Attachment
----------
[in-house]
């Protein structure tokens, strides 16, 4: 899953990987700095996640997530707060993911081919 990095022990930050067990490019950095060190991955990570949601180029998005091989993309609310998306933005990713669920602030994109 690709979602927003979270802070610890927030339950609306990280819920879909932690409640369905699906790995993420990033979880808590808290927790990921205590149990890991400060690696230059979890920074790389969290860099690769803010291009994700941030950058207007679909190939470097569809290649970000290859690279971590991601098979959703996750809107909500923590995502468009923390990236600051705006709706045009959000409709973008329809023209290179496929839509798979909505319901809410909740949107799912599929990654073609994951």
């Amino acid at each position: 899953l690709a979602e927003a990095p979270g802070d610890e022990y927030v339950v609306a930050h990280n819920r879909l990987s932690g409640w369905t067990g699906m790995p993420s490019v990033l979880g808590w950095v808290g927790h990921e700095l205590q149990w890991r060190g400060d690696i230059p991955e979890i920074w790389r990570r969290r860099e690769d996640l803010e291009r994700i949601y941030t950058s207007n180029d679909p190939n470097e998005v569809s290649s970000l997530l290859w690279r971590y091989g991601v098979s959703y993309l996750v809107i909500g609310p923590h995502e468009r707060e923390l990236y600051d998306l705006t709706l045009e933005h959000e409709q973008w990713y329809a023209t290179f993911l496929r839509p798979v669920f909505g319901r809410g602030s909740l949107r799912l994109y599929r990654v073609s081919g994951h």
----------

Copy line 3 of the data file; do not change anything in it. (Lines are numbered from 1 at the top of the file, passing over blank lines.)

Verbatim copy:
């Amino acid at each position: 899953l690709a979602e927003a990095p979270g802070d610890e022990y927030v339950v609306a930050h990280n819920r879909l990987s932690g409640w369905t067990g699906m790995p993420s490019v990033l979880g808590w950095v808290g927790h990921e700095l205590q149990w890991r060190g400060d690696i230059p991955e979890i920074w790389r990570r969290r860099e690769d996640l803010e291009r994700i949601y941030t950058s207007n180029d679909p190939n470097e998005v569809s290649s970000l997530l290859w690279r971590y091989g991601v098979s959703y993309l996750v809107i909500g609310p923590h995502e468009r707060e923390l990236y600051d998306l705006t709706l045009e933005h959000e409709q973008w990713y329809a023209t290179f993911l496929r839509p798979v669920f909505g319901r809410g602030s909740l949107r799912l994109y599929r990654v073609s081919g994951h």